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Techdirt today points us to a controversy that’s been brewing over in the world of college sports that involves the Southeastern Conference (SEC) trying to put the kibosh on social media during games. Essentially the college sports division doesn’t want fans Twittering, Flickring, Facebooking, blogging, vlogging, YouTubing (s GOOG) or doing anything in real time about games that could jeopardize its lucrative contracts with the TV networks.
The SEC is the first to implement such strict guidelines when it comes to social media. The St. Petersburg Times has an excellent round-up of the situation, which includes the language that says ticketed fans can’t:
“…produce or disseminate (or aid in producing or disseminating) any material or information about the Event, including, but not limited to, any account, description, picture, video, audio, reproduction or other information concerning the Event. …”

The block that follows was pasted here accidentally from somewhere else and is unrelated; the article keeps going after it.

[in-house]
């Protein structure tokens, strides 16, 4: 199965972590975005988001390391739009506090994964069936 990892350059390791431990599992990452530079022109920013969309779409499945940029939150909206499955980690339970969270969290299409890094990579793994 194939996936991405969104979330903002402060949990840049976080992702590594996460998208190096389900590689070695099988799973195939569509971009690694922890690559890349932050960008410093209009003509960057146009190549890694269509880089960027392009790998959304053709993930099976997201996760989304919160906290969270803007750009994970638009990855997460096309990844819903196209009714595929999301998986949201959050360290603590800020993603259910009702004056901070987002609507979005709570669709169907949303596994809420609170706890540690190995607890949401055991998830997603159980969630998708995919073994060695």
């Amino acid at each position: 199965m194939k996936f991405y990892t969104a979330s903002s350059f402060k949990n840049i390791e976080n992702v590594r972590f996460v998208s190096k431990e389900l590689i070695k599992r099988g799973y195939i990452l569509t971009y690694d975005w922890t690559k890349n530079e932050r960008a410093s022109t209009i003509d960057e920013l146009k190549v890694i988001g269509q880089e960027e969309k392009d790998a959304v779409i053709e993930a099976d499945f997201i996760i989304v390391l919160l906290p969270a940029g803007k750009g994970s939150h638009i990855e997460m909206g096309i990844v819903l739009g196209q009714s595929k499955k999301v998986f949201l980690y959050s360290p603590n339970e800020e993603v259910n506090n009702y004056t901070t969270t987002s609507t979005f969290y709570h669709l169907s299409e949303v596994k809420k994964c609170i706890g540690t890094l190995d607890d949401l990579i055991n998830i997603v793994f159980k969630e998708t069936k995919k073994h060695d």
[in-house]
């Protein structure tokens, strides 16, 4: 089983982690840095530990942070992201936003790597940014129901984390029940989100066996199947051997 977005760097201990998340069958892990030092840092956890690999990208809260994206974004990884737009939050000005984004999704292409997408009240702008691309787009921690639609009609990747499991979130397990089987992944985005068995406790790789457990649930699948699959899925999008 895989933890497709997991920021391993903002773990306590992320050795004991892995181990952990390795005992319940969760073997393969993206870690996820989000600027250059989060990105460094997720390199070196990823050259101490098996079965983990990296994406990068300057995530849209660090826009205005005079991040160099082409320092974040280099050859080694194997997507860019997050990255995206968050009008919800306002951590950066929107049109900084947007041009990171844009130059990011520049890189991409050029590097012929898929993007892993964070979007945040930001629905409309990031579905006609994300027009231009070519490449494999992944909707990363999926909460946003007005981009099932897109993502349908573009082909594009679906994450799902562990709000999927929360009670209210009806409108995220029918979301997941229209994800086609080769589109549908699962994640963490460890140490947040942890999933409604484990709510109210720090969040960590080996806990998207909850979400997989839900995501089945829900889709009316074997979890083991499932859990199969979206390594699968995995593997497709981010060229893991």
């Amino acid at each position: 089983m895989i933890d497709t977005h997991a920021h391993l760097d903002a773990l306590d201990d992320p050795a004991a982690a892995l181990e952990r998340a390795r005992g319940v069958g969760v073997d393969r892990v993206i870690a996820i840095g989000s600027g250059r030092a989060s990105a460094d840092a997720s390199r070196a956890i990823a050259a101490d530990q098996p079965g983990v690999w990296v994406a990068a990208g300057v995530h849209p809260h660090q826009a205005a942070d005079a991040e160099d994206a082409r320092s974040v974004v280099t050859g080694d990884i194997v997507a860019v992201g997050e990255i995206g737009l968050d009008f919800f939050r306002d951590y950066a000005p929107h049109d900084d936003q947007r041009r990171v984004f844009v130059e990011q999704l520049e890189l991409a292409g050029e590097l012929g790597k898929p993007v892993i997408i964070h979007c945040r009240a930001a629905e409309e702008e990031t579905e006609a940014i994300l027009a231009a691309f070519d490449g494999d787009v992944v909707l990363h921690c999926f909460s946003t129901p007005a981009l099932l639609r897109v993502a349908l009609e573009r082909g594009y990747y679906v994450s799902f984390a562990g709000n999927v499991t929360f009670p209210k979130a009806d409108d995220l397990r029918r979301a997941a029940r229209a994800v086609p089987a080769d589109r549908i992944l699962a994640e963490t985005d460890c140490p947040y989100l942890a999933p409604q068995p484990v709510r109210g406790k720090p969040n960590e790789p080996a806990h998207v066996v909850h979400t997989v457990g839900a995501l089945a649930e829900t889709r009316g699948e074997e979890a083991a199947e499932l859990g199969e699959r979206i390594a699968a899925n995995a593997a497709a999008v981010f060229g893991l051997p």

As you’d imagine, these rules would be almost impossible to enforce in a stadium of 90,000 screaming (streaming?) fans. And the rules have gotten bloggers and fans in a lather. So much so that the SEC is reviewing them. Notably, a spokesperson told the Charlotte Observer that for the org, “The main concern is videos.”
Fans already have the ability live-stream themselves providing commentary from the stands, or even shooting the action — though mobile video cameras leave much to be desired right now. But the quality of video captured will only improve over the next few years, which is why the SEC is trying to clamp down on the technology now.
The SEC should look to rival conference the Big Ten, which is embracing social media tools by producing content users can easily share online in addition to connecting fans to relevant Twitter and Facebook accounts.